In the summer of 2012 I wrote Celiac: The Trendy Disease For Rich White People, which annoyed a few people with celiac disease but a whole bunch of people who had latched onto a fad and craved medical or scientific legitimacy in doing so.

That article had been building for years but now everyone has caught on. Gluten-free is suddenly a $5 billion business and it has snowballed to a point where gluten-free labels are creating people who are worried about gluten because of so many gluten-free labels - the tail wags the dog. The newfound array of choices are, as I noted then, terrific for celiac patients, because the days of unreliable mail-order products and nasty quality are long-gone. 

My concern was that the fad nature of it was placing celiac patients at more risk; if someone knows a friend who bounces along to whatever crackpot myth Gwyneth Paltrow is embracing today, they might lie about whether or not something has gluten just to avoid amateur theatrics. (1)

Most fad diets are harmless, they only impact the dieter, (2) but the Faux Celiac trend is dangerous to millions of people. The fad groups latching onto it are getting all of the attention now - Gluten Takes a Beating From Fad Dieters, Matthew Boyle writes in Bloomberg, for example - and that means the backlash against gluten-free will be more dangerous, because gluten is in so many things. And as diets go, it isn't helping many of the people adapting it, other than that they think it is.

Julia Llewellyn Smith at The Telegraph notes that, in blind tests, 75% of people who claimed to have an 'allergy' or 'intolerance' to bread showed no signs of any symptoms after eating it.  She quotes nutritionist Ian Marber: “If gluten really is the root of all evil, then celiacs, who really can’t eat it, would be in perfect health. I’ve been avoiding gluten since about 1823,” he joked, “but I still have all the normal aches and pains and health issues.”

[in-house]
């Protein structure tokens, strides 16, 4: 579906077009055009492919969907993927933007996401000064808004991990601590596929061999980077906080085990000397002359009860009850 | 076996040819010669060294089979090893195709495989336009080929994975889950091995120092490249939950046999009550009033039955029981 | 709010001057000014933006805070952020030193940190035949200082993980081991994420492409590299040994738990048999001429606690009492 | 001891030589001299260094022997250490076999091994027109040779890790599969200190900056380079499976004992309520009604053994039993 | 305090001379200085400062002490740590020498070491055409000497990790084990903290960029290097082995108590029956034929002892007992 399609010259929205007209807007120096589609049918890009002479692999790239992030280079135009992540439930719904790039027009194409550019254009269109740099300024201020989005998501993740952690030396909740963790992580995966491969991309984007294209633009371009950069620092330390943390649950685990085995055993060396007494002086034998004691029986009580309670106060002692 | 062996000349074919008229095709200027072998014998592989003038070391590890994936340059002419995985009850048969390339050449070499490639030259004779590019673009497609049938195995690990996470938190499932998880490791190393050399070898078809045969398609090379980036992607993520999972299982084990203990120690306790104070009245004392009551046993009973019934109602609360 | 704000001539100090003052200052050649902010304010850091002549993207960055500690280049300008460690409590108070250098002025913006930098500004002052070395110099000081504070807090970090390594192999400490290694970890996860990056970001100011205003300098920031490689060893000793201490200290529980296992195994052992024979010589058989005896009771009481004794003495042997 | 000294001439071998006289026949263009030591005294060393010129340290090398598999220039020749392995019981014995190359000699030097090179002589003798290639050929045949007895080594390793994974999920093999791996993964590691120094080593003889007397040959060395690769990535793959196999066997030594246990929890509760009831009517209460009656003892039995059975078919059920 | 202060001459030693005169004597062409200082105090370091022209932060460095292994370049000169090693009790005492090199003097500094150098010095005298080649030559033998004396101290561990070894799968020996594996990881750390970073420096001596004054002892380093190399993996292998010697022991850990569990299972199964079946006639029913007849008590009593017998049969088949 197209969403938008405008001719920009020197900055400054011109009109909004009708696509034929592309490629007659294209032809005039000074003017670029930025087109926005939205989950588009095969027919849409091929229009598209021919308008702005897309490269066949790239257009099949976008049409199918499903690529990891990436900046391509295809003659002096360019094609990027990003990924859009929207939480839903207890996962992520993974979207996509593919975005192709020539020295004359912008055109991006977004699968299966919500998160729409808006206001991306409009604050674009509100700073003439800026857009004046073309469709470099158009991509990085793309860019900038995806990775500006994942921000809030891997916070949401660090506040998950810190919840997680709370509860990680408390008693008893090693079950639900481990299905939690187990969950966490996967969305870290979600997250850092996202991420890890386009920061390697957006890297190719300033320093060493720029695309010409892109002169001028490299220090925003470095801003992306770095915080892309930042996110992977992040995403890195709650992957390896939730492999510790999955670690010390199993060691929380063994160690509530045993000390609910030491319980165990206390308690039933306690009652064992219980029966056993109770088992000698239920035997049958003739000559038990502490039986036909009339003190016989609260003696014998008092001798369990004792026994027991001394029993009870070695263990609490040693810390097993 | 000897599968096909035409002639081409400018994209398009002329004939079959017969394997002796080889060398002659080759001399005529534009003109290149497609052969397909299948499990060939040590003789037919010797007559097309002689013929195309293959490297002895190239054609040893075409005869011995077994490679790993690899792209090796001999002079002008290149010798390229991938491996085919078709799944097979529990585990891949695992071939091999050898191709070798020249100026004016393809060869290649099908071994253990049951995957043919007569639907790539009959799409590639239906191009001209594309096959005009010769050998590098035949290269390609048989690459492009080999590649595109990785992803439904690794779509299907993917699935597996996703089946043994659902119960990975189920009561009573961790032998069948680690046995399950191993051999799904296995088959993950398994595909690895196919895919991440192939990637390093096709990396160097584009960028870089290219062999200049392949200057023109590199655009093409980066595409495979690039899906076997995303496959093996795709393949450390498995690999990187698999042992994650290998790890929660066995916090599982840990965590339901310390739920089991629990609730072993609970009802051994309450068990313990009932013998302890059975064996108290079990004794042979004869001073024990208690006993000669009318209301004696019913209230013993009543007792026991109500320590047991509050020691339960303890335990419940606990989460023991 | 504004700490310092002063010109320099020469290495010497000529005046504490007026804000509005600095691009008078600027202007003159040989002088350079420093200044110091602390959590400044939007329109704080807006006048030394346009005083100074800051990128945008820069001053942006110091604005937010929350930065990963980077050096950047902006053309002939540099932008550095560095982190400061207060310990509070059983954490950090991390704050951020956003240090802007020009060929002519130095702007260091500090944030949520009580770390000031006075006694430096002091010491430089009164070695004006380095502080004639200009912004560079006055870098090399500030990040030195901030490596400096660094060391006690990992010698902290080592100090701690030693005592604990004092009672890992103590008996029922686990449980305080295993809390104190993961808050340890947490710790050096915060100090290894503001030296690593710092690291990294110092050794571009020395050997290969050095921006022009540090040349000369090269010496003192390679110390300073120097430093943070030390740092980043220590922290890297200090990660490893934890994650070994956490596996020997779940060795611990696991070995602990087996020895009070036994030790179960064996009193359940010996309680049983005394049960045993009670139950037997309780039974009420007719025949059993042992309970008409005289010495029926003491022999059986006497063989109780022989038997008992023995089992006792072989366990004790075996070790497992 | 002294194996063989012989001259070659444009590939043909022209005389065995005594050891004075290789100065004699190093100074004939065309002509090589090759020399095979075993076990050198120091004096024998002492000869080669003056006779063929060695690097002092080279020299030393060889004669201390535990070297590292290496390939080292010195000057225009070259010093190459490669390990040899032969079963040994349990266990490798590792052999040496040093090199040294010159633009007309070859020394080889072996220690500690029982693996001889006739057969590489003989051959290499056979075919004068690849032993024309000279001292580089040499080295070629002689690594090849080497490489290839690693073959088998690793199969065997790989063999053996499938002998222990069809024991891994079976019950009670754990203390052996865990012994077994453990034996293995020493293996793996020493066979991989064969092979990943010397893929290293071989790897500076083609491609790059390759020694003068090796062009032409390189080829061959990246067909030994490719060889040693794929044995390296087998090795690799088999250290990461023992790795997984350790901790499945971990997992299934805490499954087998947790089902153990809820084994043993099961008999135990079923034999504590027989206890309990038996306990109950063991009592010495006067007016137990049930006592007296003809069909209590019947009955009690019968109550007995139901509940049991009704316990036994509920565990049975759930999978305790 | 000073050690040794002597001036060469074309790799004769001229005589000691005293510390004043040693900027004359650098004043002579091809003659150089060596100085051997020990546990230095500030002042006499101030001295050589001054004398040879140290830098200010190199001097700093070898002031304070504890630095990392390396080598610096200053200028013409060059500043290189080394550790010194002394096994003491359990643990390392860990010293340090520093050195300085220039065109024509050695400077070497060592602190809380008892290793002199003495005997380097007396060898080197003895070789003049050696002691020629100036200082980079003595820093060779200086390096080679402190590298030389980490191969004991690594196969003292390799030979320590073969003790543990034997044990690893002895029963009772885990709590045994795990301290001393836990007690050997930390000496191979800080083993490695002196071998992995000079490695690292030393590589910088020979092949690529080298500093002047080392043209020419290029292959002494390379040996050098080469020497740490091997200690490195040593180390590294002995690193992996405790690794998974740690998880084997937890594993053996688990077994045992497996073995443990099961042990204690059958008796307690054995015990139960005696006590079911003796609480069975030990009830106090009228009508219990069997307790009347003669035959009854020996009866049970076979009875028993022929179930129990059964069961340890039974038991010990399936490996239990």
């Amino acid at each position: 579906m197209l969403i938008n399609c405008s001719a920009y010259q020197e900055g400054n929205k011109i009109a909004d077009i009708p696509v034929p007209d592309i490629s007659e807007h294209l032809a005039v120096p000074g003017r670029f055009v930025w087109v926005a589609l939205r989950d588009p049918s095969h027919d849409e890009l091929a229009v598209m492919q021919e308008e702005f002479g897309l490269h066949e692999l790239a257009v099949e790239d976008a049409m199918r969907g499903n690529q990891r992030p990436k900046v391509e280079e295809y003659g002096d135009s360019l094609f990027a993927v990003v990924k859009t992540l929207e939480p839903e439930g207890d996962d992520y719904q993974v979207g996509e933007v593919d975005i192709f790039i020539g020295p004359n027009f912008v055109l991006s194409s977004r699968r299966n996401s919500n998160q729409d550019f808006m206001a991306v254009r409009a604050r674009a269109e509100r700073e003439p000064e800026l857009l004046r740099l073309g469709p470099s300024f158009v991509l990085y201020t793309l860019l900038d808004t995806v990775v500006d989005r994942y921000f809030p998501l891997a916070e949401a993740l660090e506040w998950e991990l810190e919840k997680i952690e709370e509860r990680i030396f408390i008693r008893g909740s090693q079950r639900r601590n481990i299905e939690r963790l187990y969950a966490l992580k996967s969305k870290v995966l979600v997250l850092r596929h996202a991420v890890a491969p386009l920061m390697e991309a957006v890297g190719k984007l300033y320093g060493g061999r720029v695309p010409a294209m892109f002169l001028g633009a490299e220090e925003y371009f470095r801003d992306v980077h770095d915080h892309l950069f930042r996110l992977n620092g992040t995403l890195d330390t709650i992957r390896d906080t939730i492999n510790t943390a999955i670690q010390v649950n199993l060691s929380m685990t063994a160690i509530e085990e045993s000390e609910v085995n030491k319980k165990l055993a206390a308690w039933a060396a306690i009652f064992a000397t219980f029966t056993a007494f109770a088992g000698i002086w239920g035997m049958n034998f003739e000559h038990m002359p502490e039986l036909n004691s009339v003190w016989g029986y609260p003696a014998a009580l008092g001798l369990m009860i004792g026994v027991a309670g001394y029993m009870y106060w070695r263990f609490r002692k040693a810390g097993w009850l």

1% of people are being placed at real risk due to an impending cultural backlash against 20% of people claiming they buy it because it makes them feel better, it will help lose weight, or has superior nutritional value. Claims of the diagnosis are up 2500% over a decade ago, though actual diagnoses are not.

The 1% of real instances are a lot more than in the past, of course. When I was a kid, doctors were surprised to ever see a case in their entire lives. Obviously that is due to better diagnoses. It can't be because of claims of some 'genetic' change to wheat, there isn't anything biologically different about wheat in the last 50 years, though gluten-free fad proponents claim it is somehow different.

But food companies are not in the business of correcting the public about science - unless it hurts sales. And gluten-free foods increase revenue, because they can charge more. So beer makers and even Hooters are happy to cater to this new 'healthy' lifestyle. The lifestyle supposedly healthier than natural wheat is extra sugar, extra fat, hydroxypropyl methyl cellulose and xanthan gum. Don't you feel better knowing those are your alternatives? It's like when fad health claims said all-natural butter was worse for you than artificial margarine

Because gluten-free is why you go. Links and credit: Hooters and Pinterest

Politicians are happy to jump on fads also. Democrats are chomping at the bit to put warning labels on genetically modified foods, of course, but there are plenty of anti-science positions that need to come first; they want to ban trans fats, which will help absolutely no one.  So after they use the awesome power of government to ban doughnuts, crackers, movie theater popcorn, frozen pizza, coffee creamers and canned frosting, they can turn the legislative guns on gluten. Then, after that, maybe finally get that ban on GMOs, because the public will have been trained that 'consensus' about science is created by watching the Dr. Oz show or reading the New York Times and demanding that politicians take action against the Scare Journalism of the week.


(1) Here's one way to know you are dealing with a fad dieter, from a celiac site that nonetheless embraces pretenders who do not have the disease: "Lately I say things like, "When I was diagnosed with celiac disease...", even though I never got tested by a doctor. I am SELF diagnosed, but if I say that no one takes me seriously. The way I say it, I'm not lying exactly, just heading off the misconceptions."

(2)  Some are not harmless. If you feed raw sprouts or raw milk to kids or pregnant woman or the elderly or people with weakened immune systems, you are acting irresponsibly and dangerously. If you consume those yourself because you think they are 'healthier', you simply need an IQ test.